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Topic: "Loudness War" article could use some informed comments (Read 10025 times) previous topic - next topic
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"Loudness War" article could use some informed comments

Reply #25
I don't mind the use of mp3s to measure RMS - the problem is that the masters iTunes have probably won't be the originals.


Interesting comments - DRC to make things listenable in the car needs to reduce the "macro" dynamics greatly - but most pop music is naturally like this anyway. It would be mostly listenable in the car without any DRC! For classical, reducing the dynamics to work in a car makes the recording sound a bit naff at home IMO. OK for background music, but a bit bland for really listening to.

Loudness war-style DRC reduces the "micro" dynamics too - in a way which doesn't help at all in the car or at home IMO. Those small and/or quick dynamic changes can stay intact even in the car - and the music really benefits! Shame it doesn't happen much.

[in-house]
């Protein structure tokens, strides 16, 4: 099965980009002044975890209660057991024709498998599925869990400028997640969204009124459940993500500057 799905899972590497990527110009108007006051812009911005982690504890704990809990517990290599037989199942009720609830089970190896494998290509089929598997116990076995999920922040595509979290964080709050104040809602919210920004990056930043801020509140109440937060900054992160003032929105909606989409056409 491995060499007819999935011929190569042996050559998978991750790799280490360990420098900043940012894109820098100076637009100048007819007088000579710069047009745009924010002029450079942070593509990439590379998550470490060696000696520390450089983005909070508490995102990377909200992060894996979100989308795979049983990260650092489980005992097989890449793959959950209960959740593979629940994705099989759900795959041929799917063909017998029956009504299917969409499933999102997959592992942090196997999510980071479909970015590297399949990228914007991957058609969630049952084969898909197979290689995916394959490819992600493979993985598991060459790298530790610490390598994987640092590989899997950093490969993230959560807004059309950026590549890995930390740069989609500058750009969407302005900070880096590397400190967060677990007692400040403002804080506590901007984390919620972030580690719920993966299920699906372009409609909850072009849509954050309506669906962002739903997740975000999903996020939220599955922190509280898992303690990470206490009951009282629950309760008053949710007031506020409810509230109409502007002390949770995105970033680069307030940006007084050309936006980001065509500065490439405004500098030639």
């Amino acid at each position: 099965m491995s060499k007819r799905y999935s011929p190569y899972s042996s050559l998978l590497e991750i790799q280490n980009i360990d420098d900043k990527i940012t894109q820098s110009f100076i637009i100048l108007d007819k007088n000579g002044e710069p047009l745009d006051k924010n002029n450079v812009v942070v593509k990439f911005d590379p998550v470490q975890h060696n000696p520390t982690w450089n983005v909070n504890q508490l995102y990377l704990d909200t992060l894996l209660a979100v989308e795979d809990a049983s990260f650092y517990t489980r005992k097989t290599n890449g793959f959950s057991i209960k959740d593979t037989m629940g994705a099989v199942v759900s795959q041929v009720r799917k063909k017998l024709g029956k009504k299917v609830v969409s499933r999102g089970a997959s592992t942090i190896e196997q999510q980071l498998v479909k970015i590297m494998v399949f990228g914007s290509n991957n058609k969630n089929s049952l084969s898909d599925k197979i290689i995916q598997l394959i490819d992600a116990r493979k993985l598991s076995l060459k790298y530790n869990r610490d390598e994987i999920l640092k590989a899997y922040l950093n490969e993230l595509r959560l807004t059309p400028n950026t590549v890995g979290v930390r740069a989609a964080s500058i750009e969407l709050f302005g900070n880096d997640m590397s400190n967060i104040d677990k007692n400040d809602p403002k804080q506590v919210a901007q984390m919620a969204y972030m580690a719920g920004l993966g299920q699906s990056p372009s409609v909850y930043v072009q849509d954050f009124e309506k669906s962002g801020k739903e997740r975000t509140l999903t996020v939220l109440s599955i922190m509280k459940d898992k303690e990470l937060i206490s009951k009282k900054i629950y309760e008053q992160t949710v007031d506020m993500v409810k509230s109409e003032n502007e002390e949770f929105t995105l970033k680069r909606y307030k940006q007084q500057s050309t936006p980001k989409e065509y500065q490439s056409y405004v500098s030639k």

Cheers,
David.

"Loudness War" article could use some informed comments

Reply #26
Compression is required as line level would wreak havoc on just about any system, mobile or not.  In a church service with an i-made-it-up 105db dynamic range, compression is required.  However, the engineer doesn't have to compress it to 3db of dynamic range.  There's 80db available on CD.  Squish it to 40 and it'll still sound good.

"Loudness War" article could use some informed comments

Reply #27
FLAC is open source, but the implementation is also monetarily free, so doesn't that count as "free?" Seems like the "open source is not free" topic is another discussion.